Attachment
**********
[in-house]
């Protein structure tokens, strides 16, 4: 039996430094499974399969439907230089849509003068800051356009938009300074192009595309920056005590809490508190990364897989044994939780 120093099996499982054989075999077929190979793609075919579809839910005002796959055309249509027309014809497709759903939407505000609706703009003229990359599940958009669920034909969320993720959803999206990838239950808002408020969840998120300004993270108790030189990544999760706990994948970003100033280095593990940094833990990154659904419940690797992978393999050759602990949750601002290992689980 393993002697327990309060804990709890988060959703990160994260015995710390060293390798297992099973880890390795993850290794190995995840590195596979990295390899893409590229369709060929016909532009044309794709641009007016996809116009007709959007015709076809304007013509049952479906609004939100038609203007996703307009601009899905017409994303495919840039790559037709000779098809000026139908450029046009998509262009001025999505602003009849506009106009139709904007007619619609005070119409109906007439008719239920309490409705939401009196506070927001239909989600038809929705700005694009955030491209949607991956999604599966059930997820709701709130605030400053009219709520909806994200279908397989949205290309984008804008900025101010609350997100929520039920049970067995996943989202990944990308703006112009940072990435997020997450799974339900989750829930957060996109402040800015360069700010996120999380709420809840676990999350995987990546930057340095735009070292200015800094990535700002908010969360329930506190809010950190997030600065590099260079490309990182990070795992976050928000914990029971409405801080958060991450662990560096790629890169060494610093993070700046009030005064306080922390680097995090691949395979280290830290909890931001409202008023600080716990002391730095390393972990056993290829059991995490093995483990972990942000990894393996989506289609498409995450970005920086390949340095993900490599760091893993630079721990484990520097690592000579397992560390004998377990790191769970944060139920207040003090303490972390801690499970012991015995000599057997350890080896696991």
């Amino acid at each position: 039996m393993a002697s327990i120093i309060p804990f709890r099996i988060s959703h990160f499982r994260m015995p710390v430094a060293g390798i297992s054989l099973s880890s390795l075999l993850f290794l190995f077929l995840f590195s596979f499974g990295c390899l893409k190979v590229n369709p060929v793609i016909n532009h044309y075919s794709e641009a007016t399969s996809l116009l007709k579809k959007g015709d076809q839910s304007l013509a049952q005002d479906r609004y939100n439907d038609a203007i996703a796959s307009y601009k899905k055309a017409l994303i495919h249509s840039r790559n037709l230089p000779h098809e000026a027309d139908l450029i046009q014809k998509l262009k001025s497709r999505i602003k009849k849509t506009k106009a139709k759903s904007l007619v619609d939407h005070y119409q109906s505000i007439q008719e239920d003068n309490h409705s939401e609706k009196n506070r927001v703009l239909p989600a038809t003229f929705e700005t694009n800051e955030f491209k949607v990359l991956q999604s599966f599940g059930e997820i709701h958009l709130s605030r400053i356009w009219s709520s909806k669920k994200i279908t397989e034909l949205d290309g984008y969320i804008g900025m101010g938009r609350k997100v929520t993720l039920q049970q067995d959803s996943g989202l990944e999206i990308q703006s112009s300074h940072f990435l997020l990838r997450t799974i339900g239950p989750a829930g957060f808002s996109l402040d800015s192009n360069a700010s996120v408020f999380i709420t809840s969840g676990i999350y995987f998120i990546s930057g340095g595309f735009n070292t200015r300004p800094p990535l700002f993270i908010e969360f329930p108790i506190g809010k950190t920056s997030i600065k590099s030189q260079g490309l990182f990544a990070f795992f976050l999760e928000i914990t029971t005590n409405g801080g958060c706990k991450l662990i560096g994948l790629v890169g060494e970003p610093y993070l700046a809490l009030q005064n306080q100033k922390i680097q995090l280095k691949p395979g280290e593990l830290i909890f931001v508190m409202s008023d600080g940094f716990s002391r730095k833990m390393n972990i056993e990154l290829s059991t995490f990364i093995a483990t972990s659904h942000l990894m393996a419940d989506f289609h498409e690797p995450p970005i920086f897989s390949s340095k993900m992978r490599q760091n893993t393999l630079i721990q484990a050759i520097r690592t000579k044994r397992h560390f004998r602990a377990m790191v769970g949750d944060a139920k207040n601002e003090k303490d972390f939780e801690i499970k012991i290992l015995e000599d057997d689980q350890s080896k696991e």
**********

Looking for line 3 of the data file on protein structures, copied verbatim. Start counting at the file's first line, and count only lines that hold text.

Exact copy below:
């Amino acid at each position: 039996m393993a002697s327990i120093i309060p804990f709890r099996i988060s959703h990160f499982r994260m015995p710390v430094a060293g390798i297992s054989l099973s880890s390795l075999l993850f290794l190995f077929l995840f590195s596979f499974g990295c390899l893409k190979v590229n369709p060929v793609i016909n532009h044309y075919s794709e641009a007016t399969s996809l116009l007709k579809k959007g015709d076809q839910s304007l013509a049952q005002d479906r609004y939100n439907d038609a203007i996703a796959s307009y601009k899905k055309a017409l994303i495919h249509s840039r790559n037709l230089p000779h098809e000026a027309d139908l450029i046009q014809k998509l262009k001025s497709r999505i602003k009849k849509t506009k106009a139709k759903s904007l007619v619609d939407h005070y119409q109906s505000i007439q008719e239920d003068n309490h409705s939401e609706k009196n506070r927001v703009l239909p989600a038809t003229f929705e700005t694009n800051e955030f491209k949607v990359l991956q999604s599966f599940g059930e997820i709701h958009l709130s605030r400053i356009w009219s709520s909806k669920k994200i279908t397989e034909l949205d290309g984008y969320i804008g900025m101010g938009r609350k997100v929520t993720l039920q049970q067995d959803s996943g989202l990944e999206i990308q703006s112009s300074h940072f990435l997020l990838r997450t799974i339900g239950p989750a829930g957060f808002s996109l402040d800015s192009n360069a700010s996120v408020f999380i709420t809840s969840g676990i999350y995987f998120i990546s930057g340095g595309f735009n070292t200015r300004p800094p990535l700002f993270i908010e969360f329930p108790i506190g809010k950190t920056s997030i600065k590099s030189q260079g490309l990182f990544a990070f795992f976050l999760e928000i914990t029971t005590n409405g801080g958060c706990k991450l662990i560096g994948l790629v890169g060494e970003p610093y993070l700046a809490l009030q005064n306080q100033k922390i680097q995090l280095k691949p395979g280290e593990l830290i909890f931001v508190m409202s008023d600080g940094f716990s002391r730095k833990m390393n972990i056993e990154l290829s059991t995490f990364i093995a483990t972990s659904h942000l990894m393996a419940d989506f289609h498409e690797p995450p970005i920086f897989s390949s340095k993900m992978r490599q760091n893993t393999l630079i721990q484990a050759i520097r690592t000579k044994r397992h560390f004998r602990a377990m790191v769970g949750d944060a139920k207040n601002e003090k303490d972390f939780e801690i499970k012991i290992l015995e000599d057997d689980q350890s080896k696991e």